What Happens When Women Achieve Political Power?
NOW on PBS' Maria Hinojosa Focuses on 'Women, Power, and Politics' for September 19 One-Hour Episode United States ranks 68th among countries for number of women in national political office
NEW YORK, Sep 02, 2008 (BUSINESS WIRE) -- From a U.S. Senate race in New Hampshire to the Presidential palace in Chile; from a team of high school debaters in New York City to the halls of Parliament in Rwanda, women are striving for power. But what drives them, and what unique contemporary challenges do they face?
In a special one-hour NOW on PBS airing September 19, 2008, Emmy-winning senior correspondent Maria Hinojosa embarks on a personal journey around the world for an intimate look at the high-stakes risks, triumphs, and setbacks for woman leaders of today and tomorrow.
In the program "WOMEN, POWER, AND POLITICS: A RISING TIDE?," Hinojosa interviews President Michele Bachelet of Chile, the first woman leader in Latin America who did not have a husband precede her as President, as well as former New Hampshire Governor Jeanne Shaheen, now in a tight race for a seat in the U.S. Senate.
Hinojosa also travels to Rwanda, where, 14 years after a horrific massacre left nearly one million people dead, women make up nearly half of the government, and an economic boom is enriching lives. Rwanda now has the highest percentage of women in government of any country.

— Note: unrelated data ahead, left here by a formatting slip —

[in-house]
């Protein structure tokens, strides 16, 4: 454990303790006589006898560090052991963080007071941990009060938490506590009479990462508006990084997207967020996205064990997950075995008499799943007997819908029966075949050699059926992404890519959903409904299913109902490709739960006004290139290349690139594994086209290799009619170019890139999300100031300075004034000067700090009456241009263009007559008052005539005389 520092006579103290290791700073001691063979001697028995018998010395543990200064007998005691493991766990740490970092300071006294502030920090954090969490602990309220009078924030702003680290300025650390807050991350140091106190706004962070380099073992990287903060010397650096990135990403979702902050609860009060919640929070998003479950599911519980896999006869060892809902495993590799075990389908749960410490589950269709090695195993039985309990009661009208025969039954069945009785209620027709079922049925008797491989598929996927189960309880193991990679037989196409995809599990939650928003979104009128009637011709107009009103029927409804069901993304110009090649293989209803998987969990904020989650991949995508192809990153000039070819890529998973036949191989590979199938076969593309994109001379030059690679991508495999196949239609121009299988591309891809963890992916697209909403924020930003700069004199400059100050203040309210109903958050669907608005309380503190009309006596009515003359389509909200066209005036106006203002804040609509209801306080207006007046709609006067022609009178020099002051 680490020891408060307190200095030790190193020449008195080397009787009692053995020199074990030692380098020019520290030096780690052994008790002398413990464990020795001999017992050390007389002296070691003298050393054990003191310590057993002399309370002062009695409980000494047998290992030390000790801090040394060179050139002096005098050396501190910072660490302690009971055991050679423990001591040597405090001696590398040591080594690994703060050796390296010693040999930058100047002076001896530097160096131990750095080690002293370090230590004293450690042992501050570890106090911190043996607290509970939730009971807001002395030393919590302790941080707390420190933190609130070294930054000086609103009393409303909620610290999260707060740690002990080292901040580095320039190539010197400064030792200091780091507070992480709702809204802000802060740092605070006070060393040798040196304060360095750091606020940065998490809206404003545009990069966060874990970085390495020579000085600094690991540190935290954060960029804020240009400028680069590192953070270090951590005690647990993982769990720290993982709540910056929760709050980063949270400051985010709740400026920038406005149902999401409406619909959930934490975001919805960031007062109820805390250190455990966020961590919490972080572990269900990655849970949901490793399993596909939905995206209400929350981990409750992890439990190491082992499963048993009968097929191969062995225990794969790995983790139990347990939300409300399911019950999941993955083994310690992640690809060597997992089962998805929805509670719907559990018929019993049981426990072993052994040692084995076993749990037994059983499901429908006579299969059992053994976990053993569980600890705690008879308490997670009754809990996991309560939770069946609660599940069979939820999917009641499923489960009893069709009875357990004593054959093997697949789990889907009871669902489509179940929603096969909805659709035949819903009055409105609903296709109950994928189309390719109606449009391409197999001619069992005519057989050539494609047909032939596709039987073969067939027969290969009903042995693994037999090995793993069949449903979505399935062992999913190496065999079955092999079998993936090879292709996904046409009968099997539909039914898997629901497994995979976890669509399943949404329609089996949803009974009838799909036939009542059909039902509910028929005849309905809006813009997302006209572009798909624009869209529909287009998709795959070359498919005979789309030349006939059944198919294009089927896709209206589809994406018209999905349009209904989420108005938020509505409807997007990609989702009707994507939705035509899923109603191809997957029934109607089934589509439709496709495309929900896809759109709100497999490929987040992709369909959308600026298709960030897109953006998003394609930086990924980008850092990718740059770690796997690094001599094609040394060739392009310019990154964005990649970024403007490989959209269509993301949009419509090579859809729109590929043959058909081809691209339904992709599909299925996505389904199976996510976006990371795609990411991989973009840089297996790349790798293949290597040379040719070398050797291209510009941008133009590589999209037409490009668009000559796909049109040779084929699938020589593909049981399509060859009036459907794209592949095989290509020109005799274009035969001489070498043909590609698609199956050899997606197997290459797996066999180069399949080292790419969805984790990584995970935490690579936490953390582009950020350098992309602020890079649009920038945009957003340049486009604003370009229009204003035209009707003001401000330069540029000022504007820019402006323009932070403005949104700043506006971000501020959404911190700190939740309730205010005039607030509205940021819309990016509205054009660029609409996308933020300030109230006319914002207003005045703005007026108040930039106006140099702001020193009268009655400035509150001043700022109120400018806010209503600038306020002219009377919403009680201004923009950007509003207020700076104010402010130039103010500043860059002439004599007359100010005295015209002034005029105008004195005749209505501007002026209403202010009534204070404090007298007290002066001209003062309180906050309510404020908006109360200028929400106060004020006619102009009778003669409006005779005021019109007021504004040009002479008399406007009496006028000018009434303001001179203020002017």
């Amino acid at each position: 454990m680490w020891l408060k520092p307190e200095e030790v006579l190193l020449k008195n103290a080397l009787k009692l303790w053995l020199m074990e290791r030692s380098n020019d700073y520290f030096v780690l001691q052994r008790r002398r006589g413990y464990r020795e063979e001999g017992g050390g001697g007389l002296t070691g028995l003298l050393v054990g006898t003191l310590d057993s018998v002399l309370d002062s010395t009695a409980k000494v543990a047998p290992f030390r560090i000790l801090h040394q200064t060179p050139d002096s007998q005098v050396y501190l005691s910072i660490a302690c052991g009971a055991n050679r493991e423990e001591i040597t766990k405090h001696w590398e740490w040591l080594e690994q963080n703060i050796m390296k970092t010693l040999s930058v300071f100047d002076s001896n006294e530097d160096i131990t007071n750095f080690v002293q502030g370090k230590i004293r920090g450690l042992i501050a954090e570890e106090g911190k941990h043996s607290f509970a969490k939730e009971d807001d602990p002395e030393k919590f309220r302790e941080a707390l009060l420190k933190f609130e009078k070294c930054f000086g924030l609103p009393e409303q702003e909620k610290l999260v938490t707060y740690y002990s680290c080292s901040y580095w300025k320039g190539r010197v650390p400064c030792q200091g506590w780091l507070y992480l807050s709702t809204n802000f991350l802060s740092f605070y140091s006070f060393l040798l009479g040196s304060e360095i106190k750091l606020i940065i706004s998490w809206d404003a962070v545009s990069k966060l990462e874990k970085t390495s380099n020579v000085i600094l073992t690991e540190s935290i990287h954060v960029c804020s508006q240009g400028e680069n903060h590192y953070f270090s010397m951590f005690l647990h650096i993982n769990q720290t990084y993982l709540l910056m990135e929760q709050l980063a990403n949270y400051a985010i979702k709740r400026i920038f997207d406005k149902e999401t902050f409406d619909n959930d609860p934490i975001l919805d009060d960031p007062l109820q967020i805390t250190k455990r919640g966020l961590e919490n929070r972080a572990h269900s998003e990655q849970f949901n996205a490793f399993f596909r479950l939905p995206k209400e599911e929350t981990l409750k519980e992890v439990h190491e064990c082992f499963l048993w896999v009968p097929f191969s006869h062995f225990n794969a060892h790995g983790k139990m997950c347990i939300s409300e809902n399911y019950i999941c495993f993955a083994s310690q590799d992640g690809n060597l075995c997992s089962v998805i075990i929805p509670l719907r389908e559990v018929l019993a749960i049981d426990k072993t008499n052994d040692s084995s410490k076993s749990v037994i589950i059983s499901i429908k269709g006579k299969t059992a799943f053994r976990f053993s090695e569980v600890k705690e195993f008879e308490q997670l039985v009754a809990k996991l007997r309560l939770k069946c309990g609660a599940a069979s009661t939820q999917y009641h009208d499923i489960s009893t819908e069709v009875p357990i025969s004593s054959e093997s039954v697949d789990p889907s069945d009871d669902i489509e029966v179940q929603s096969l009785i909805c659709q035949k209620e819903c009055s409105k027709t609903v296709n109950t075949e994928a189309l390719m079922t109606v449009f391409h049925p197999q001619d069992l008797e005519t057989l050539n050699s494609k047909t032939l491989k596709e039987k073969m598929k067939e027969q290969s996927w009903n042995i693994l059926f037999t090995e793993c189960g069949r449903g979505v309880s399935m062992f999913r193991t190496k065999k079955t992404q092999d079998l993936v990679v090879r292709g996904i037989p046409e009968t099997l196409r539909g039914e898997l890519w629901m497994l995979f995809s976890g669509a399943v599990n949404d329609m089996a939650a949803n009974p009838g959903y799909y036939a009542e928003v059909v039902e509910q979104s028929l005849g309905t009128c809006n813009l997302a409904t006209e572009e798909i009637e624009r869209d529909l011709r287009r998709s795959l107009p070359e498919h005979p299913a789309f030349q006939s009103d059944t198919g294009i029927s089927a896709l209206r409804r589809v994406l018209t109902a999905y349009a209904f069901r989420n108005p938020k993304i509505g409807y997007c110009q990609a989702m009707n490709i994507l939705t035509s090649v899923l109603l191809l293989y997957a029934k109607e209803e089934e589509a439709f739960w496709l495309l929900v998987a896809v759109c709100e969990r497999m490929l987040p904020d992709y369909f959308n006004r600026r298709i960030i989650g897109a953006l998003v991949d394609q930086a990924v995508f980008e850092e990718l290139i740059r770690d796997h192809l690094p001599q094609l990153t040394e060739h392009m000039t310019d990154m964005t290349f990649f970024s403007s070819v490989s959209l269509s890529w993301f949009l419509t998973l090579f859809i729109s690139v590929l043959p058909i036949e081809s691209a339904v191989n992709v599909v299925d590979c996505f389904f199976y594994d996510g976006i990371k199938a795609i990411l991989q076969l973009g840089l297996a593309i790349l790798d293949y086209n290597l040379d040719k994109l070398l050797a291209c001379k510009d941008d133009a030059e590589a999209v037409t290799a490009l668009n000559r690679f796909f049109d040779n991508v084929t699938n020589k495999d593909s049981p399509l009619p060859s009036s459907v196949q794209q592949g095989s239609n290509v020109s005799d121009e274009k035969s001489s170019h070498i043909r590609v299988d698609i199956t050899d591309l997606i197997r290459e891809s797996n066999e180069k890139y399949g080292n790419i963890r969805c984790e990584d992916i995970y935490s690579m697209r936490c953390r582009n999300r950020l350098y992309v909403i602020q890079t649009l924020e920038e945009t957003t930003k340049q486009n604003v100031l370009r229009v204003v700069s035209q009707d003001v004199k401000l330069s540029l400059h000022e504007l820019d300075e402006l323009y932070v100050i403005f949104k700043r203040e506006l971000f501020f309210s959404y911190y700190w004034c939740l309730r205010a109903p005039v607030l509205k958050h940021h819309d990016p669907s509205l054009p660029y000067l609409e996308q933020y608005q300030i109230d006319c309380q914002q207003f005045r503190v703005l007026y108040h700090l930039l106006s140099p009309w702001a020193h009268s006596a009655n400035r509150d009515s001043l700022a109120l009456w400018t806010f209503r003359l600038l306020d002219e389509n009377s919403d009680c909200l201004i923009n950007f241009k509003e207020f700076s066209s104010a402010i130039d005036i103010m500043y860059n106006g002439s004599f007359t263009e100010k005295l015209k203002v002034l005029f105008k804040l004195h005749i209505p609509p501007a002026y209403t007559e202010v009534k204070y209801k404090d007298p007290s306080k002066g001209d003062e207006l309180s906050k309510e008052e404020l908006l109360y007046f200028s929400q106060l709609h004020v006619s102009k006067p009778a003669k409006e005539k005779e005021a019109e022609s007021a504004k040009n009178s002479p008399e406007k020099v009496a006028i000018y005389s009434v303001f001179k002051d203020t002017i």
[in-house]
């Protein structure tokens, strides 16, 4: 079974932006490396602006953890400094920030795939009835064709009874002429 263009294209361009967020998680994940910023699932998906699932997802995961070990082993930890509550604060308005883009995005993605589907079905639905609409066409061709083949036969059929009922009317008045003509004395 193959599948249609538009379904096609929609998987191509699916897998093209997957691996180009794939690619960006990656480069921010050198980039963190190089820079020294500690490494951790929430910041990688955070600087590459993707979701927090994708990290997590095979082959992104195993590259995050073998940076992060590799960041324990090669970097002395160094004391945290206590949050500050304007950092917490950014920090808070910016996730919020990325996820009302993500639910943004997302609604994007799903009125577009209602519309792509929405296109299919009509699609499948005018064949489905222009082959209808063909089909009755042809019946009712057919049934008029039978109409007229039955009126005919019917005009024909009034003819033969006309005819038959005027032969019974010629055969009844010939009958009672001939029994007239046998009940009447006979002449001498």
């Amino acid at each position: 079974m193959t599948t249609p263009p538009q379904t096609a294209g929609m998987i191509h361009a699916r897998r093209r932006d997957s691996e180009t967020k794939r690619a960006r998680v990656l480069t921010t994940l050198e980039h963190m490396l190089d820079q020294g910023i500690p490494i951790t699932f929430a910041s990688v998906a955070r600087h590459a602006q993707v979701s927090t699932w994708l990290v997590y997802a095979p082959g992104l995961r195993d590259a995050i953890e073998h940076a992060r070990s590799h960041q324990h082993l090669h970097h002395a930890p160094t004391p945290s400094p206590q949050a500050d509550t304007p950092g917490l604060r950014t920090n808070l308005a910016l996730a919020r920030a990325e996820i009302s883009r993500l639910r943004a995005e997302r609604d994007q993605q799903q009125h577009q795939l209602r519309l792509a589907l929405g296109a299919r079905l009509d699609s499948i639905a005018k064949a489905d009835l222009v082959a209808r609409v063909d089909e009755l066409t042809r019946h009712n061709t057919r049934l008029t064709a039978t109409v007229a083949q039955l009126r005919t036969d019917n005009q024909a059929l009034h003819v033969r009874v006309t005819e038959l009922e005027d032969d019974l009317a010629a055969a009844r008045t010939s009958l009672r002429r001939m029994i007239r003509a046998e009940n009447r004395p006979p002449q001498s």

The show also follows a group of diverse high school girls competing in a debate competition for the chance to participate in the Bella Abzug Leadership Institute. These girls -- some from disadvantaged backgrounds -- are on the cusp of finding their way as future leaders.
"The United States ranks 68th among countries for number of women in national political office," says Hinojosa, who conceived the project earlier this year. "That says a lot about us, but also about the rest of the world, where women are accomplishing great things in places where you'd least expect it."
Maria Hinojosa is available to share personal and professional details of her journalistic journey.
The NOW website at www.pbs.org/now will feature web-exclusive commentary from noteworthy women including Maria Bartiromo, Sandra Cisneros, and Mary Robinson, as well as opportunities for all women to post and share their stories of ambition, success, and discouragement.
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